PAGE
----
What women suffering from recurring cystitis need to know

It may not be top of your priority list when you’ve just had sex, but anyone who’s experienced recurrent cystitis will tell you that a quick trip to the toilet as soon as possible is well worth the effort.

Cystitis is a urinary tract infection (UTI) experienced by roughly 40% of women in the UK. It occurs when bacteria which live harmlessly on the skin or in the rectum get into the urethra and travel up the urinary tract, causing irritation and inflammation of the bladder. Escherichia coli (E.Coli) lives in the rectum and perineal area and is the bacteria that causes most cases of cystitis. Women are significantly more likely to suffer from cystitis because their urethras are much shorter and are are situated much closer to their rectum.

Cystitis is not a sexually transmitted infection (STI), but it is more common in women who are sexually active. During sex, E. coli can easily be transferred to the urethra, and any minor damage to the urethral lining during sex can make it easier for bacteria to enter and spread. “Emptying your bladder as soon as possible after sex can help to ‘flush out’ any bacteria that might have made it into the urethra and prevent the onset of infection.” Dr. Kim Langdon, OB/GYN at Medzino.

It’s an easy preventative measure against symptoms such as pain or burning while peeing, an urgent and frequent need to pee, cloudy or strong smelling urine, pain in the lower abdomen and traces of blood in the urine. While cystitis is usually more annoying than dangerous, running to the toilet every 5 minutes, overcome with a burning desire to pee, is bound to disrupt your day. Not to mention that you’re not going to feel much like having sex in the few days it takes for the infection to clear up.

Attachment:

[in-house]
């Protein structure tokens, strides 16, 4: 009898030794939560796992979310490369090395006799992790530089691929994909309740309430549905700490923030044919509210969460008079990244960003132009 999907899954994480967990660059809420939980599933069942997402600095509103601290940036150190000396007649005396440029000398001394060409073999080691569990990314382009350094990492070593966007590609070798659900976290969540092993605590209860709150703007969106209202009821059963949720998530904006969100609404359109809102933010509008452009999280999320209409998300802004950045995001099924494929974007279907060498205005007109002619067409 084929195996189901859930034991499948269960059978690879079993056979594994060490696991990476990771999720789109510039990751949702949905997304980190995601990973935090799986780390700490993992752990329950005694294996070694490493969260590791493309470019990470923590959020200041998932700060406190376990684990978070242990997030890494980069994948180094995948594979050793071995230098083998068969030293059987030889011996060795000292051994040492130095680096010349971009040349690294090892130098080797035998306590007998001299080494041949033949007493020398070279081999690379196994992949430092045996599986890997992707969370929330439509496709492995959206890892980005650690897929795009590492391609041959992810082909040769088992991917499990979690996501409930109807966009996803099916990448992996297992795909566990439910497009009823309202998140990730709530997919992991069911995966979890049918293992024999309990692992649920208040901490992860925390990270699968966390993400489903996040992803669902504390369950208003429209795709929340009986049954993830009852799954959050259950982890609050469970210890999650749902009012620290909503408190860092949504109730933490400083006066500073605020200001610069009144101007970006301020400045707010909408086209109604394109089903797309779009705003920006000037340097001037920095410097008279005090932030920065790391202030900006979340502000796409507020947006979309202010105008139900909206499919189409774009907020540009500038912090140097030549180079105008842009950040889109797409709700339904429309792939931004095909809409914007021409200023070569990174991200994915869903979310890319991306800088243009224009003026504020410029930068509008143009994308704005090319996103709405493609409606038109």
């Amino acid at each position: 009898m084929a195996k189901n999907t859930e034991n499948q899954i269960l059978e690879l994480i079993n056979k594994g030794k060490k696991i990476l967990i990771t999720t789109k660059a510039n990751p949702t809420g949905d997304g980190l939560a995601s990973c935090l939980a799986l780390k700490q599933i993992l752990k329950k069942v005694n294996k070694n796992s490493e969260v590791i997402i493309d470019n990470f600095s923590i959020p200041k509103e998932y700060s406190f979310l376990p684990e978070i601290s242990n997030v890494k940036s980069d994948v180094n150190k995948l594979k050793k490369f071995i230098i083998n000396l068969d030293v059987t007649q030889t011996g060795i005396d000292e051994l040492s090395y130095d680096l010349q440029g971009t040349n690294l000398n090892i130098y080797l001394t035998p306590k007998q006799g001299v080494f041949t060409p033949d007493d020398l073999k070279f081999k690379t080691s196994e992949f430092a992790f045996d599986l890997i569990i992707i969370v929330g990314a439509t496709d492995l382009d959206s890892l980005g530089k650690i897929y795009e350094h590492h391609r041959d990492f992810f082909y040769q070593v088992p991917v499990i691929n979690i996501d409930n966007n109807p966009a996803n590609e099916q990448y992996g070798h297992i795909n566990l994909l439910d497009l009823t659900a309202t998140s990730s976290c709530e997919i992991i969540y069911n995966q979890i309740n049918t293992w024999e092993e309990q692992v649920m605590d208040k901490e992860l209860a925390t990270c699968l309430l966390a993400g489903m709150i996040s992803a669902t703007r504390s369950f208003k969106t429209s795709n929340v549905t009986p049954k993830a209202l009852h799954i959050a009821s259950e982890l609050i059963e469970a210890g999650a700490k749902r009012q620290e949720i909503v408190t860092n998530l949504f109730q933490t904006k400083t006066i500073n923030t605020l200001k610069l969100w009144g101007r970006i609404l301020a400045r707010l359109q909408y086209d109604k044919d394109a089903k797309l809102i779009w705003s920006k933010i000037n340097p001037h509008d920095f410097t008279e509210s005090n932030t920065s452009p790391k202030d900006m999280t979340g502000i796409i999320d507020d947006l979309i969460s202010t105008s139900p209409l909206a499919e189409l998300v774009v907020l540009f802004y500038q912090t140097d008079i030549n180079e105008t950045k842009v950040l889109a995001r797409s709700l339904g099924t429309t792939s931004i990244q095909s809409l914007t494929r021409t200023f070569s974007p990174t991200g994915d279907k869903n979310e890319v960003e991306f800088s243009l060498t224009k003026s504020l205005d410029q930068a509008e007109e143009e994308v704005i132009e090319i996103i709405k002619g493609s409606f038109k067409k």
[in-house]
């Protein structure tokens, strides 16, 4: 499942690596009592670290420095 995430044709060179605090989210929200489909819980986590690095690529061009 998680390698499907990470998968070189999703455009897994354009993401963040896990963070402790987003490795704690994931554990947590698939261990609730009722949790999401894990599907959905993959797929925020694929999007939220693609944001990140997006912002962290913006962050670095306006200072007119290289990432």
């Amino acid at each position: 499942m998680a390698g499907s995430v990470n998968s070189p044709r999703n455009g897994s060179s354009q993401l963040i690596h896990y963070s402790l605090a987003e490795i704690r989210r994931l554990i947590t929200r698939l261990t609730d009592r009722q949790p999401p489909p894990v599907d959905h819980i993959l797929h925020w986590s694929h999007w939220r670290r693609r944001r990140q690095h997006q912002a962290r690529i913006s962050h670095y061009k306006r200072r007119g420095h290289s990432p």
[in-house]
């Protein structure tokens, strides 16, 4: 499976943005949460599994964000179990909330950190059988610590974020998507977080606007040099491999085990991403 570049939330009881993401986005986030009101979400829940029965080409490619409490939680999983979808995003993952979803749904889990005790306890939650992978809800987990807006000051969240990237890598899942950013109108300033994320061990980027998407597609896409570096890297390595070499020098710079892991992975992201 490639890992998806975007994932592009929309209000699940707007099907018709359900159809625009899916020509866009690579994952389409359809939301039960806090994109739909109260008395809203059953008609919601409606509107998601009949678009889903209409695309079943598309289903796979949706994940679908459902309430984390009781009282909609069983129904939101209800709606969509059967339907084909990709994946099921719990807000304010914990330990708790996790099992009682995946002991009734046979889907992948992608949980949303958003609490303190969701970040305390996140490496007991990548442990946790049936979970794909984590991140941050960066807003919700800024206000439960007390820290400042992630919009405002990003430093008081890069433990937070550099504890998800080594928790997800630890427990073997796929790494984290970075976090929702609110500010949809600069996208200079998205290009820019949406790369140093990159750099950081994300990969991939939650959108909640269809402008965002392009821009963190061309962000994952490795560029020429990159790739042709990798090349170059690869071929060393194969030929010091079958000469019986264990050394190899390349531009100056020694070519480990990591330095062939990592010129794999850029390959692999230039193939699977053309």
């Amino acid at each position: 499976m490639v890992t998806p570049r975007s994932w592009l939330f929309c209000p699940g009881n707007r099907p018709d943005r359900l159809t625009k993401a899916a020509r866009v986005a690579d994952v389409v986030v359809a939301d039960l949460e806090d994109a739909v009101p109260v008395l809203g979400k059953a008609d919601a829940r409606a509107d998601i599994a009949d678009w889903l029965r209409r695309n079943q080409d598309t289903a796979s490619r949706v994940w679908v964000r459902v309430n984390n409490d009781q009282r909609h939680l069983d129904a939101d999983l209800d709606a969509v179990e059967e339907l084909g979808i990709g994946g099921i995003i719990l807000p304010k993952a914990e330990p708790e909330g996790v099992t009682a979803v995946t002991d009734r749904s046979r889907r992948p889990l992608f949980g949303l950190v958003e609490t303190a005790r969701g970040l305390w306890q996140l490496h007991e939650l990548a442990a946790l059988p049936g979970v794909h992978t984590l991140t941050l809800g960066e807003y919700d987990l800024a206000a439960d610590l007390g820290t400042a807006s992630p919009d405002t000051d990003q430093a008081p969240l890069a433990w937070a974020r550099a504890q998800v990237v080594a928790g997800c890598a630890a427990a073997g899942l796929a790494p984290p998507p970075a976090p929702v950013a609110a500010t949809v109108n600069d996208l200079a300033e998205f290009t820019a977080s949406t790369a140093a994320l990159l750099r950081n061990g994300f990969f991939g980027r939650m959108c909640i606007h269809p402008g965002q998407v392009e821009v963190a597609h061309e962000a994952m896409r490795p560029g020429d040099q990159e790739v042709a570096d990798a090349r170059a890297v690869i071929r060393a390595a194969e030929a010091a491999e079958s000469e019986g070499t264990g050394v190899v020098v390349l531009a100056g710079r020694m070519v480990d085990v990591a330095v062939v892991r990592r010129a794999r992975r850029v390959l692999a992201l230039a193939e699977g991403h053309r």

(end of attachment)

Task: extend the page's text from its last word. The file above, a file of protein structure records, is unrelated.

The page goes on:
Whatsmore, cystitis is often recurrent, with some women reporting that they experience symptoms every few weeks or more. While mild infections can be treated at home by drinking as much fluid as possible and staying within reach of a toilet, chronic cystitis can lead to a more serious kidney infection which may require a short stay in hospital for treatment. If cystitis is troubling you on a regular basis, it is worth making a visit to your GP, who will be able to assess your symptoms and may prescribe a short course of antibiotics.

To be on the safe side, you can take some easy preventative measures at home to avoid cystitis in the first place. Go to toilet as soon as you feel the urge, always empty your bladder fully when you pee, and always wipe from front to back. When washing around your genitals, use mild, unscented soaps to avoid irritation. Using a contraceptive diaphragm during sex can increase your risk of getting cystitis, so you might want to try using condoms or a form of oral contraceptive instead. And finally, make a conscious effort to always, always pee after sex.


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